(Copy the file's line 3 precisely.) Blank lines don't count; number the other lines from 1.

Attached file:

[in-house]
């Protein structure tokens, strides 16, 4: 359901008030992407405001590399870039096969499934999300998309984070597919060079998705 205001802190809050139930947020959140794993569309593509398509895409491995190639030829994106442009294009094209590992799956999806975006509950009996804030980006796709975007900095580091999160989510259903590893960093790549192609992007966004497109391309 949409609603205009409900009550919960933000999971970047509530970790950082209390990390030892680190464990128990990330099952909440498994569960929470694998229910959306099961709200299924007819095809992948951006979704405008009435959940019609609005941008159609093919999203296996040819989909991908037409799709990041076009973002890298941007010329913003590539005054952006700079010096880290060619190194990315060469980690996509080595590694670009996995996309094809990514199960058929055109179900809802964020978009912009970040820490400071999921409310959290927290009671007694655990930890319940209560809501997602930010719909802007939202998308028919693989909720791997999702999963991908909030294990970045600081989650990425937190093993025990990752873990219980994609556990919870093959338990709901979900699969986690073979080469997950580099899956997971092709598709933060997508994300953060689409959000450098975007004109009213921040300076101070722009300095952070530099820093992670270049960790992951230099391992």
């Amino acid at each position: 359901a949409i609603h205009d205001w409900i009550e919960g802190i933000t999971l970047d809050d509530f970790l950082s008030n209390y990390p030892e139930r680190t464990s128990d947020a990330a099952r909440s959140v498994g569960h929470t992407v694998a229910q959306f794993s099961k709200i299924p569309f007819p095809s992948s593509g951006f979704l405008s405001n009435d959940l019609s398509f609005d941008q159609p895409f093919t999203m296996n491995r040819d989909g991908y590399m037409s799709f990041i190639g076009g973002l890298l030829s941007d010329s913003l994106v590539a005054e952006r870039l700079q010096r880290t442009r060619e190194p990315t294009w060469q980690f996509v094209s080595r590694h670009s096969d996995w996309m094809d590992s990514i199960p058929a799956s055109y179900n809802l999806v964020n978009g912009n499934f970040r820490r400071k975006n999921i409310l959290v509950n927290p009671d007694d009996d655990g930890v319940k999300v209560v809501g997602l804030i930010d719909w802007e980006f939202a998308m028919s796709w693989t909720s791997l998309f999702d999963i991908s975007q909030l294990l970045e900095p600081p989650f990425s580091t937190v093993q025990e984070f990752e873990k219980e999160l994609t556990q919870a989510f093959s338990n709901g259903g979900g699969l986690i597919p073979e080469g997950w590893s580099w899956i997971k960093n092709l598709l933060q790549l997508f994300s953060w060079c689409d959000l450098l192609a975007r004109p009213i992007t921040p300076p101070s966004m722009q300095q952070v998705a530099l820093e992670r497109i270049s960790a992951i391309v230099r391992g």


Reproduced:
């Amino acid at each position: 359901a949409i609603h205009d205001w409900i009550e919960g802190i933000t999971l970047d809050d509530f970790l950082s008030n209390y990390p030892e139930r680190t464990s128990d947020a990330a099952r909440s959140v498994g569960h929470t992407v694998a229910q959306f794993s099961k709200i299924p569309f007819p095809s992948s593509g951006f979704l405008s405001n009435d959940l019609s398509f609005d941008q159609p895409f093919t999203m296996n491995r040819d989909g991908y590399m037409s799709f990041i190639g076009g973002l890298l030829s941007d010329s913003l994106v590539a005054e952006r870039l700079q010096r880290t442009r060619e190194p990315t294009w060469q980690f996509v094209s080595r590694h670009s096969d996995w996309m094809d590992s990514i199960p058929a799956s055109y179900n809802l999806v964020n978009g912009n499934f970040r820490r400071k975006n999921i409310l959290v509950n927290p009671d007694d009996d655990g930890v319940k999300v209560v809501g997602l804030i930010d719909w802007e980006f939202a998308m028919s796709w693989t909720s791997l998309f999702d999963i991908s975007q909030l294990l970045e900095p600081p989650f990425s580091t937190v093993q025990e984070f990752e873990k219980e999160l994609t556990q919870a989510f093959s338990n709901g259903g979900g699969l986690i597919p073979e080469g997950w590893s580099w899956i997971k960093n092709l598709l933060q790549l997508f994300s953060w060079c689409d959000l450098l192609a975007r004109p009213i992007t921040p300076p101070s966004m722009q300095q952070v998705a530099l820093e992670r497109i270049s960790a992951i391309v230099r391992g």